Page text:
Parent UUID:    base
State:          created
Type:           normal (base)
Location:       /home/sk/VirtualBox VMs/CentOS 8 Server/CentOS 8 Server.vdi
Storage format: VDI
Capacity:       20480 MBytes
Encryption:     disabled

UUID:           34a5709f-188c-4040-98f9-6093628c3d88
Parent UUID:    base
State:          created
Type:           normal (base)
Location:       /home/sk/VirtualBox VMs/Ubuntu 20.04 Server/Ubuntu 20.04 Server.vdi
Storage format: VDI
Capacity:       20480 MBytes
Encryption:     disabled
List virtualbox disk images details in Linux
List virtualbox disk images details in Linux

As you can see, I have two virtualbox VMs.

Now I am going to convert CentOS 8 machines' disk image to a raw disk format using vboxmanage command:

$ vboxmanage clonehd --format RAW /home/sk/VirtualBox\ VMs/CentOS\ 8\ Server/CentOS\ 8\ Server.vdi CentOS_8_Server.img

Or,

$ VBoxManage clonehd --format RAW /home/sk/VirtualBox\ VMs/CentOS\ 8\ Server/CentOS\ 8\ Server.vdi CentOS_8_Server.img

Sample output:

0%...10%...20%...30%...40%...50%...60%...70%...80%...90%...100%
Clone medium created in format 'RAW'. UUID: afff3db8-b460-4f68-9c02-0f5d0d766c8e

The RAW image is too big to use. In my case, RAW image is ten times bigger than Qcow2 image.

$ du -h CentOS_8_Server.img 
21G CentOS_8_Server.img

So let us convert the RAW image format into KVM disk format i.e. compressed qcow2 using qemu-img command:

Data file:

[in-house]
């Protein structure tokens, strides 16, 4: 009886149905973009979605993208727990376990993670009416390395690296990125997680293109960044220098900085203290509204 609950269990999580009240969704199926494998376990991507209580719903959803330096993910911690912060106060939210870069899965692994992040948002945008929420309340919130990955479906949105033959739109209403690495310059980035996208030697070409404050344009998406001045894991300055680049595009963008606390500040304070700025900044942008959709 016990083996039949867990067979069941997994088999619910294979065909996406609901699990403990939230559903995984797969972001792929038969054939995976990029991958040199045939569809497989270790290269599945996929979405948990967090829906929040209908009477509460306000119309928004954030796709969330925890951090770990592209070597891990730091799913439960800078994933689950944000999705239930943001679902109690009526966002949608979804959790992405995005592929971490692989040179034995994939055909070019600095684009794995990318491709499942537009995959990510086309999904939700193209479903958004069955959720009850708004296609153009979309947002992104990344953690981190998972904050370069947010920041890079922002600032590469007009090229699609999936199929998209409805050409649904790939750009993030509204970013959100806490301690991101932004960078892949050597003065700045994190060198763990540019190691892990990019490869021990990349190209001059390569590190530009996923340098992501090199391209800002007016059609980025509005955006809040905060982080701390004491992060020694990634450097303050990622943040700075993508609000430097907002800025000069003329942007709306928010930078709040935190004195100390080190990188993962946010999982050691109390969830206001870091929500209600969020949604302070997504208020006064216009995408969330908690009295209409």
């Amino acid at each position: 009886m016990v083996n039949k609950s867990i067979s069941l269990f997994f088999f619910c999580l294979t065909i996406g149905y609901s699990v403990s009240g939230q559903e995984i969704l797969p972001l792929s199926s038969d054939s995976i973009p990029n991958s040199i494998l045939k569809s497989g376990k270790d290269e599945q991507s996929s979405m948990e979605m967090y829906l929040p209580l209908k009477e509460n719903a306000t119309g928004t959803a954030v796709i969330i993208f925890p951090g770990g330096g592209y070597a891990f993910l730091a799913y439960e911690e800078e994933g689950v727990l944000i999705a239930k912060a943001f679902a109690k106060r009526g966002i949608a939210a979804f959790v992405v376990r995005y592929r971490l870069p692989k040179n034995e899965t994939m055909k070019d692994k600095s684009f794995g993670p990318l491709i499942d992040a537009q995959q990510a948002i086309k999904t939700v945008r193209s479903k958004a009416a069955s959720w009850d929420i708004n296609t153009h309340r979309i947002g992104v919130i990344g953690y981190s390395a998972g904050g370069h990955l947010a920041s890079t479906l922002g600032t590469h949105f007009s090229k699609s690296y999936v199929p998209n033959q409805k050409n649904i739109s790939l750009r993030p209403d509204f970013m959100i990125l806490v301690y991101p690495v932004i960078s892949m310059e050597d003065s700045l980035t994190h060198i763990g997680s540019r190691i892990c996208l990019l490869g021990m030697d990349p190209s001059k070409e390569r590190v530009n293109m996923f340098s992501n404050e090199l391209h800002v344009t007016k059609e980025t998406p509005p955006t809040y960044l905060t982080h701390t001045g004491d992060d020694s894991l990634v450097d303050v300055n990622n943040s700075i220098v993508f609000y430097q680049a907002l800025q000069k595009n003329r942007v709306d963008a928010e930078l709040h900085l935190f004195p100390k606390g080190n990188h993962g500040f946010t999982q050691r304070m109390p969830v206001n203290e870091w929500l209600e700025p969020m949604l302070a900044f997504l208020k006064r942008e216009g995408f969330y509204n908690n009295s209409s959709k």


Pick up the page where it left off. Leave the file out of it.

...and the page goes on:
$ qemu-img convert -f raw CentOS_8_Server.img -O qcow2 CentOS_8_Server.qcow2
migrate virtualbox VMs into KVM VMs
Migrate virtualbox VMs into KVM VMs

Done! We have converted Virtualbox disk image format VDI into KVM image format qcow2.

Check the size of the Qcow2 image:

$ du -h CentOS_8_Server.qcow2 
2.1G CentOS_8_Server.qcow2

See? Qcow2 is much smaller than RAW image.

3. Create a KVM virtual machine from Qcow2 image

You can now create a new KVM instance by importing the virtual disk image file from command line or using any graphical KVM management applications like Virt-manager or Cockpit web console.

Refer the following guide for more details:

Troubleshooting

Sometimes you might have deleted the virtual disk without properly releasing it from Virtualbox media manager.

When you try to create new RAM image from the same VDI file, you will get an error something like - "hard disk with UUID already exists".

To fix this issue, you must release the virtual disk from the Virtualbox and try again to convert the image. Refer the following guide to know how to do this:

Conclusion

In this guide, we have seen how to migrate Virtualbox VMs into KVM VMs in Linux. We also looked at how to create a new KVM instance by importing the Qcow2 image file.

You May Also Like

5 comments

Jalal July 10, 2020 - 11:13 am

Hi,
Thanks a lot
Very useful article

Reply
J. Leik July 10, 2020 - 5:53 pm

I’ve already been able to get this far. I’ve also been able to import the qcow2 into Proxmox VE (KVM) without issues IF the VirtualBox VM was created using BIOS instead of UEFI.

Would you please cover any extra steps for a UEFI VM going into KVM, even if it’s not Proxmox?

Thanks

Reply
sk July 10, 2020 - 9:15 pm

I added this ot my to-do list. I will try it in my test machine and post a guide.

Reply
KpacnajaShapotshka July 12, 2020 - 2:27 pm

So, how big is the RAW image format in comparison to VDI and qcow2 usually? Does it have other disadvantages?

Reply
sk July 12, 2020 - 4:21 pm

RAW image is ten times bigger than Qcow2 image. Except the size, it doesn’t have any disadvantages as far as I know.

Reply

Leave a Comment

* By using this form you agree with the storage and handling of your data by this website.

This site uses Akismet to reduce spam. Learn how your comment data is processed.

This website uses cookies to improve your experience. We'll assume you're ok with this, but you can opt-out if you wish. Accept Read More